These compostable plastic bottles could replace boxed-wine packaging

June 1, 2021
A new bioplastic bottle for wine packaging could replace boxed wine and protect its flavor. (Shutterstock)

A new bioplastic bottle for wine packaging could replace boxed wine and protect its flavor. (Shutterstock)

Researchers have developed a prototype bioplastic bottle that could provide a more environmentally friendly way to enjoy a glass of vino.

Detailed in a study published May 15 in Polymer Testing, the compostable bioplastic bottle was designed as an alternative to bag-in-box and carton wine packages, which are not as sustainable as they may appear. The researchers tested different formulations to develop a sturdy bottle that protects the wine's flavor.

The popularity of bag-in-box and carton wines has seen an uptick in recent years, and this trend skyrocketed during the COVID-19 pandemic. A mix of cardboard, plastic and aluminum, this packaging is convenient because it's less fragile than glass. Boxed wine may also have a smaller carbon footprint than glass bottles because the transportation of these lighter packages produces less carbon dioxide emissions.

But there's an important downside to that box of pinot grigio or merlot.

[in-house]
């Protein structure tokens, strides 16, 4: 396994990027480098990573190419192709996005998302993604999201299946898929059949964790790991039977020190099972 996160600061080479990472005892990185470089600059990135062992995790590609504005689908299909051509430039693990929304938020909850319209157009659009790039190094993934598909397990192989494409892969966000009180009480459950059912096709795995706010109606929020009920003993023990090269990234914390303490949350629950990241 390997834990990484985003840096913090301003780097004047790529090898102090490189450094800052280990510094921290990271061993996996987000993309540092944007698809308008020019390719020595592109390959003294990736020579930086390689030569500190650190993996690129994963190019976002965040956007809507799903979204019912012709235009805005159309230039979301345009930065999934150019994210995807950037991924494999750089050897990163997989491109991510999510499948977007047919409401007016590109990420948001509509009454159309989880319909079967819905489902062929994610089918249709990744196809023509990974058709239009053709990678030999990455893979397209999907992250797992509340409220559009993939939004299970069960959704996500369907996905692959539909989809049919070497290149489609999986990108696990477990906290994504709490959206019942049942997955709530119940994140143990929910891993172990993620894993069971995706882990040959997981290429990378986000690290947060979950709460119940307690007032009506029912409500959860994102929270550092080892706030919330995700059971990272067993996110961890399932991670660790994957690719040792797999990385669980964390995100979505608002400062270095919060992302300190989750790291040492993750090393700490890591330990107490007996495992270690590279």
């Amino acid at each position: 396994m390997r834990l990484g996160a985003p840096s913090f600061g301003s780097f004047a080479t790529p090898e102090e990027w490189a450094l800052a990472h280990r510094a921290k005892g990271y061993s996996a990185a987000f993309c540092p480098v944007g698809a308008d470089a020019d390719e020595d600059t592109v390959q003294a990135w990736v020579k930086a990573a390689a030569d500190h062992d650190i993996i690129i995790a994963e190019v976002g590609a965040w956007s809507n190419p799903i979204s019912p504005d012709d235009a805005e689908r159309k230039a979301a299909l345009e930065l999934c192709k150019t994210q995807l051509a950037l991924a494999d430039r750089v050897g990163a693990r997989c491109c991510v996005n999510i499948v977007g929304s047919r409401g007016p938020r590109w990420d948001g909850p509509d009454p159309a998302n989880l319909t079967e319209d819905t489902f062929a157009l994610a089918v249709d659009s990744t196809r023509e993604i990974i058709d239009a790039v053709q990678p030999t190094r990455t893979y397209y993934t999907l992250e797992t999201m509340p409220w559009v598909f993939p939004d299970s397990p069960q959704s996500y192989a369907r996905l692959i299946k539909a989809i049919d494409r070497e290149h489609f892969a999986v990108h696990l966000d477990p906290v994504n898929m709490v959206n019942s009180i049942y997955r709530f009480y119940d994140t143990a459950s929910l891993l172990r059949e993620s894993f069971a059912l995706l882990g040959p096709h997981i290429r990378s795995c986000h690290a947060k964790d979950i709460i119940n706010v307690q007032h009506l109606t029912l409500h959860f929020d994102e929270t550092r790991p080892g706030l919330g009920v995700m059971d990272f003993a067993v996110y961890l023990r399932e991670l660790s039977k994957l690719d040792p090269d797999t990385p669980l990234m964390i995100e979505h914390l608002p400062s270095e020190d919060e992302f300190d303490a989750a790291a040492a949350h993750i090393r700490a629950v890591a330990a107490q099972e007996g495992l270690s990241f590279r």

"This packaging has a very high environmental impact because the multi-material solution is very difficult to recycle," said study lead author Clizia Aversa, a researcher in the department of engineering at Roma Tre University. 

The different layers must be separated to recycle them individually, which makes recycling "very complicated and expensive," she continued. This means that in practice, municipalities usually just send this type of waste to landfill.

"So we thought that a compostable material could be a good solution [to wine packaging] because this kind of material can go in the organic fraction of the waste collection," Aversa told The Academic Times. "Or if it is a home-compostable material, you could compost it directly at home."

Traditional plastics, made from non-renewable fossil fuels, take decades to break down. They often end up polluting oceans and fragmenting into microplastics, which are ubiquitous in soils, waterways and the atmosphere. Researchers have developed plastics that are designed to be recycled, but these materials won't likely be used for single-use items like food and drink containers.

Another alternative is biodegradable plastics, which break down much faster than traditional polymers. But some are made from fossil fuels and still produce potentially harmful microplastics

A biodegradable alternative to fossil fuel-based plastics is bioplastics, which are made from renewable sources such as sugarcane, cellulose or even fish oil.

Aversa and her colleagues sought to develop a compostable, bioplastic bottle for wine. 

"We're trying to customize to achieve the best compromise between oxygen barrier and mechanical properties of the bottle," she explained. "We need oxygen barrier because the product, the wine, is sensitive to oxidation; the flavor of the wine can be altered by the presence of oxygen." 

At the same time, she added, "The bottle should not be too fragile."